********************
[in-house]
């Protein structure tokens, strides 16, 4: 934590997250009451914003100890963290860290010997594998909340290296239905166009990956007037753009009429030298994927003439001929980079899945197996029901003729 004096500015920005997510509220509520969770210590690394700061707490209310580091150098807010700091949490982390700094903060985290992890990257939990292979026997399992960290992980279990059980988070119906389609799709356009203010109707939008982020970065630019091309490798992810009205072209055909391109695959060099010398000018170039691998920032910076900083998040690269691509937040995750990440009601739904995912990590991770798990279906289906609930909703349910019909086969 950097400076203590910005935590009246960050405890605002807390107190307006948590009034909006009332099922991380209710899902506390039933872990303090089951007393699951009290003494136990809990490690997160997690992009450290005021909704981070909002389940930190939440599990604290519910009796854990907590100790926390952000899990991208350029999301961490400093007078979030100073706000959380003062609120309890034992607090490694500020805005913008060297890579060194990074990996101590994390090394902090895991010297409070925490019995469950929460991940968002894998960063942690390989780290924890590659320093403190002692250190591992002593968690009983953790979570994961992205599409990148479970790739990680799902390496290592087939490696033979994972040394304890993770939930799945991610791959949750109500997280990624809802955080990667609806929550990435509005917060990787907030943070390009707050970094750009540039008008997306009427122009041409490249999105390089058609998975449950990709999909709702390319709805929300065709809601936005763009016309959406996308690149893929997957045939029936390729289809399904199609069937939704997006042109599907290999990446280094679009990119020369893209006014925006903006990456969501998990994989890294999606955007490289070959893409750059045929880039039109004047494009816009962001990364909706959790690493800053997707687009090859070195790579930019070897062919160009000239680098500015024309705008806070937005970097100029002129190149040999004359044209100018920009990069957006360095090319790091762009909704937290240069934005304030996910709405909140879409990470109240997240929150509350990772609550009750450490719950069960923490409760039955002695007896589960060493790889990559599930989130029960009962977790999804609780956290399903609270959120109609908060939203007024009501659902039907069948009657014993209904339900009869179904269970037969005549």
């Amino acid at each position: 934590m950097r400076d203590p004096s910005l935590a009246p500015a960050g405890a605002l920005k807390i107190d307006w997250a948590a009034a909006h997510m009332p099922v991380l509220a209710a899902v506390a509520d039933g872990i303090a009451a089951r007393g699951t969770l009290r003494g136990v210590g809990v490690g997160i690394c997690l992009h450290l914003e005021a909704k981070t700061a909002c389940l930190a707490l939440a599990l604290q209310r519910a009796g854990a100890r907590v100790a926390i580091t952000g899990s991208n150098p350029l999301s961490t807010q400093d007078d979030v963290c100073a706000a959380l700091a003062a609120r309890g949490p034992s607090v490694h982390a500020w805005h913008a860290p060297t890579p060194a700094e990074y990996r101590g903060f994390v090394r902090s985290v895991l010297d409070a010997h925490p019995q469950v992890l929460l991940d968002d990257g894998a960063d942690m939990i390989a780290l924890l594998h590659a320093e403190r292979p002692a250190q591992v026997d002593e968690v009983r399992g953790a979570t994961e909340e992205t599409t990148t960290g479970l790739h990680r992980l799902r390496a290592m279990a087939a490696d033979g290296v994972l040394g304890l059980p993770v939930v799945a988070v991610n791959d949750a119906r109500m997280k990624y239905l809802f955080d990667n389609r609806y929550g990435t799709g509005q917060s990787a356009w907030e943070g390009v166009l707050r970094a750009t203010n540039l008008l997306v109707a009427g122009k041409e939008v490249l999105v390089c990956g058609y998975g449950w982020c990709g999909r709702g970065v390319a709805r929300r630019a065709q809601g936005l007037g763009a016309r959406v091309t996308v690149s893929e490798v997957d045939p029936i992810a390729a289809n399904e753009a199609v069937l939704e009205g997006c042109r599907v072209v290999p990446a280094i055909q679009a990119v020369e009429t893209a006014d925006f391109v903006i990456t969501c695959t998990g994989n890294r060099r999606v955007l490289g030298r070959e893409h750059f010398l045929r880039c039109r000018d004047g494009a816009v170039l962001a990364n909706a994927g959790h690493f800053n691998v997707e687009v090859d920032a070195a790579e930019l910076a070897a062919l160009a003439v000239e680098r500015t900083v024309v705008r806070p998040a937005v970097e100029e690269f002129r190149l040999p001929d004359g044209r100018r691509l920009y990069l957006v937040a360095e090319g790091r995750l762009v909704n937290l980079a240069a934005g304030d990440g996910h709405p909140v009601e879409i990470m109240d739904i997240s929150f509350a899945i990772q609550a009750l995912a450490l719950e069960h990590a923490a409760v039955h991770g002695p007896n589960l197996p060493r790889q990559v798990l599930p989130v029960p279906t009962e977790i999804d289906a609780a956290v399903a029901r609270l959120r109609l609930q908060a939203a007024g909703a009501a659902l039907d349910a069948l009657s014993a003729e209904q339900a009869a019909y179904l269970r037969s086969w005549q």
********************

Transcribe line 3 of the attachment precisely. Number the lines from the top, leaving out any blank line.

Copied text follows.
């Amino acid at each position: 934590m950097r400076d203590p004096s910005l935590a009246p500015a960050g405890a605002l920005k807390i107190d307006w997250a948590a009034a909006h997510m009332p099922v991380l509220a209710a899902v506390a509520d039933g872990i303090a009451a089951r007393g699951t969770l009290r003494g136990v210590g809990v490690g997160i690394c997690l992009h450290l914003e005021a909704k981070t700061a909002c389940l930190a707490l939440a599990l604290q209310r519910a009796g854990a100890r907590v100790a926390i580091t952000g899990s991208n150098p350029l999301s961490t807010q400093d007078d979030v963290c100073a706000a959380l700091a003062a609120r309890g949490p034992s607090v490694h982390a500020w805005h913008a860290p060297t890579p060194a700094e990074y990996r101590g903060f994390v090394r902090s985290v895991l010297d409070a010997h925490p019995q469950v992890l929460l991940d968002d990257g894998a960063d942690m939990i390989a780290l924890l594998h590659a320093e403190r292979p002692a250190q591992v026997d002593e968690v009983r399992g953790a979570t994961e909340e992205t599409t990148t960290g479970l790739h990680r992980l799902r390496a290592m279990a087939a490696d033979g290296v994972l040394g304890l059980p993770v939930v799945a988070v991610n791959d949750a119906r109500m997280k990624y239905l809802f955080d990667n389609r609806y929550g990435t799709g509005q917060s990787a356009w907030e943070g390009v166009l707050r970094a750009t203010n540039l008008l997306v109707a009427g122009k041409e939008v490249l999105v390089c990956g058609y998975g449950w982020c990709g999909r709702g970065v390319a709805r929300r630019a065709q809601g936005l007037g763009a016309r959406v091309t996308v690149s893929e490798v997957d045939p029936i992810a390729a289809n399904e753009a199609v069937l939704e009205g997006c042109r599907v072209v290999p990446a280094i055909q679009a990119v020369e009429t893209a006014d925006f391109v903006i990456t969501c695959t998990g994989n890294r060099r999606v955007l490289g030298r070959e893409h750059f010398l045929r880039c039109r000018d004047g494009a816009v170039l962001a990364n909706a994927g959790h690493f800053n691998v997707e687009v090859d920032a070195a790579e930019l910076a070897a062919l160009a003439v000239e680098r500015t900083v024309v705008r806070p998040a937005v970097e100029e690269f002129r190149l040999p001929d004359g044209r100018r691509l920009y990069l957006v937040a360095e090319g790091r995750l762009v909704n937290l980079a240069a934005g304030d990440g996910h709405p909140v009601e879409i990470m109240d739904i997240s929150f509350a899945i990772q609550a009750l995912a450490l719950e069960h990590a923490a409760v039955h991770g002695p007896n589960l197996p060493r790889q990559v798990l599930p989130v029960p279906t009962e977790i999804d289906a609780a956290v399903a029901r609270l959120r109609l609930q908060a939203a007024g909703a009501a659902l039907d349910a069948l009657s014993a003729e209904q339900a009869a019909y179904l269970r037969s086969w005549q």